Skip to main content

COVID-19 Sheds Light on Healthcare of Vulnerable Populations

Thursday, May 14, 2020

Though the spread of COVID-19 to communities throughout the world shows that the virus does not discriminate, its effects have manifested urgent population health issues, including chronic health conditions and social factors that have led to vulnerable populations being disproportionally harmed by the virus.

Vulnerable populations include minority groups, elderly individuals, those who are underinsured, and those with chronic illnesses, such as hypertension, diabetes and asthma. These groups are often more at risk largely as a result of poverty, obesity and decreased access to medical care. Those with pre-existing conditions are more likely to experience complications from COVID-19.

Comprised of Iredell Health System practices throughout several counties, Iredell Physician Network (IPN) indiscriminately seeks to provide optimal care to everyone in the community. However, many patients who are part of the aforementioned vulnerable populations may not seek healthcare when they need it, and may not regularly meet with a primary care provider to help prevent future health problems – like COVID-19. Many also work in jobs considered essential, thus creating a greater risk of exposure for illnesses like the coronavirus.

Committed to improving population health, Iredell Physician Network aims to help vulnerable individuals improve their current health and assist patients in various aspects of their lives so they are less at risk for serious illnesses.

“Our providers are working to educate all patients about their individual risks when it comes to COVID-19,” said Stephanie Little, a nurse practitioner at Iredell Physician Network’s Family Care Center of Taylorsville. “They stay up-to-date on the best and latest practices, evidence, and research as it becomes available and pass this knowledge on to patients.”

Iredell Physician Network practices work to ensure equal access to testing and treatment for all. Leaders within the network, however, recognize that trends and data that demonstrate how vulnerable populations have been affected by COVID-19 are reiterating what they’ve already known to be true – if medical providers fail to take a proactive approach with vulnerable patients, illnesses like COVID-19 will continue to disproportionally affect individuals who fall into this category.

“The factors that are leading to these disparities have to be taken into consideration as we care for people of all races, socioeconomic statuses, and ages,” Little said.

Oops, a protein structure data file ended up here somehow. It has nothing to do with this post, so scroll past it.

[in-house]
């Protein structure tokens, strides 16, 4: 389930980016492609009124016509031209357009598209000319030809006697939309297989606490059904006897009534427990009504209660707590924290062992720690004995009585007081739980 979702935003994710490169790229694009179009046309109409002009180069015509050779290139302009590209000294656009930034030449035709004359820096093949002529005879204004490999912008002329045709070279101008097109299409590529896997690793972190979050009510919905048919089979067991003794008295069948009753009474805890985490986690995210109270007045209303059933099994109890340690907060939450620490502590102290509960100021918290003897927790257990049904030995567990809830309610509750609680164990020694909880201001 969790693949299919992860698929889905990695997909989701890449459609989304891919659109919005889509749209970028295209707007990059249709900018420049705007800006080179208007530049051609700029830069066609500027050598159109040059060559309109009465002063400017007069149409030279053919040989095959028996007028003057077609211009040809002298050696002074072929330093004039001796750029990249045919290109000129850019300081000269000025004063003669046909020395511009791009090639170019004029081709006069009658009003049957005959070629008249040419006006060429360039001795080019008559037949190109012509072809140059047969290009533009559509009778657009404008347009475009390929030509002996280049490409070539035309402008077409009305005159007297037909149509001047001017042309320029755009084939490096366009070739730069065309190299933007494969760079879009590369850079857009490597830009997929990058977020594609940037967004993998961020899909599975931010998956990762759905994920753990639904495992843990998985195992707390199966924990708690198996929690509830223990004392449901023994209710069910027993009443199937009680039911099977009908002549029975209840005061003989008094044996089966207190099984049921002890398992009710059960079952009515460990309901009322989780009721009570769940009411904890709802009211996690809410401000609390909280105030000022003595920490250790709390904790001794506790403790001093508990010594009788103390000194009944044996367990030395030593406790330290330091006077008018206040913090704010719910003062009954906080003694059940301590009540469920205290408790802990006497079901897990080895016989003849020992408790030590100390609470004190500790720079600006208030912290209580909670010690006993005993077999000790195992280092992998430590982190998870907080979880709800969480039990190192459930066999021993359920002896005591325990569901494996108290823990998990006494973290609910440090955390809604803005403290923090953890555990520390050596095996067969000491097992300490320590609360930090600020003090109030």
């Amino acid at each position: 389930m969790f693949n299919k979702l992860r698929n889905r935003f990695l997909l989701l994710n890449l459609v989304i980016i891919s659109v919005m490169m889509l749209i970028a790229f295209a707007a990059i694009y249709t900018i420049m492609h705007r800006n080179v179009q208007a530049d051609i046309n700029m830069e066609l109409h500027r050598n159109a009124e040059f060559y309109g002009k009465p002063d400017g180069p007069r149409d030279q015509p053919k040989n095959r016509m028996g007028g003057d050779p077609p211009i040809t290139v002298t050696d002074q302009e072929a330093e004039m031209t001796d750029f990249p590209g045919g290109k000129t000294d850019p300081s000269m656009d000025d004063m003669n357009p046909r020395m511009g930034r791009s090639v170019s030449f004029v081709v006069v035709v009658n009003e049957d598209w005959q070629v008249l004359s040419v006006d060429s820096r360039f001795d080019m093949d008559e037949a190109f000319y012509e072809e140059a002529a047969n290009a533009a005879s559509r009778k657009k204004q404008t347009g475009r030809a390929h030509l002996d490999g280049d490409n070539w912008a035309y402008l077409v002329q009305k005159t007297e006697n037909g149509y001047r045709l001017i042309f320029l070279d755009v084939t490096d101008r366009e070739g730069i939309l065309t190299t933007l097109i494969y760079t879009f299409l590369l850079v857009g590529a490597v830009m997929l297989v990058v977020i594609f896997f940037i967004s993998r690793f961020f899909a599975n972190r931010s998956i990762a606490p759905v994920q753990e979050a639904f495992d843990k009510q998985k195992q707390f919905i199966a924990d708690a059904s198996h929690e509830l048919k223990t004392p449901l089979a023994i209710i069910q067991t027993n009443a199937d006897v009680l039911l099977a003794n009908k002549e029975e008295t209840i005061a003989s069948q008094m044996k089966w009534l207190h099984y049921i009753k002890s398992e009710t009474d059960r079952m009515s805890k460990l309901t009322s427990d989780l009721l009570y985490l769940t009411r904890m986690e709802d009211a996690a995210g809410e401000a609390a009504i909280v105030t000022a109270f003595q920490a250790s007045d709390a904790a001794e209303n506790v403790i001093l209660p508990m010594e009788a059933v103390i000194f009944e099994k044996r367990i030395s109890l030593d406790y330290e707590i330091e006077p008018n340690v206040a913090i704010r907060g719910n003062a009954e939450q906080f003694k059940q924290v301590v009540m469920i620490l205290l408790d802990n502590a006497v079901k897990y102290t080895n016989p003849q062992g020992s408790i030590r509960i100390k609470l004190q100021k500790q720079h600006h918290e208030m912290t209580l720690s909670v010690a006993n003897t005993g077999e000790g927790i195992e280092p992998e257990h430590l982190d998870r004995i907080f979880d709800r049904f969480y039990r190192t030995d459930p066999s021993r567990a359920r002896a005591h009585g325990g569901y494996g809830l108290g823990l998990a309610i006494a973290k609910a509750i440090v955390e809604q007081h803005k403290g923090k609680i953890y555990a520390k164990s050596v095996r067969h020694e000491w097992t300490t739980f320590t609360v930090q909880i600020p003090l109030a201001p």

As the pandemic brings healthcare needs to the forefront, the benefit of the Physician Network’s preemptive approach on the issue is coming to light. Instead of waiting to discuss vulnerable population data until after the pandemic’s end, practices are acting to effectively manage the pandemic now by reaching out to all populations with comorbidities, including those considered vulnerable, to ensure patients continue to take prescribed medications, keep follow-up appointments with their providers, and all other needs impacting their health are met. The practices also regularly run reports to identify any gaps in care so they can quickly close those gaps.

The Physician Network’s response ensures that the disproportionate harm inflicted on those who are vulnerable during the pandemic and at other times will not go unnoticed.

“I believe the single best thing that an individual who belongs to a vulnerable population can do to lead a healthier life and lower their risk for health problems is to establish a good relationship with a primary care provider and stay up-to-date on preventive exams. Routine medical care can help to identify risk long before a medical condition is diagnosed,” Little said.

Little emphasized Iredell Health System’s vision of guiding its neighbors to optimal health in their individual circumstances and encouraged others to make their health a priority.

“My message to others is to seek out a provider that you can trust, work together with your provider to build a plan for better health, and stay up-to-date on all your regular check-ups,” she said. “Do not only come to the doctor when you are sick, but make sure you are getting regular preventive healthcare. As providers, our job is to serve and to help you become the healthiest you that you can be.”

For more information on the Iredell Physician Network, or to find a provider, visit

Pictured: Stephanie Little, FNP-C at Family Care Center of Taylorsville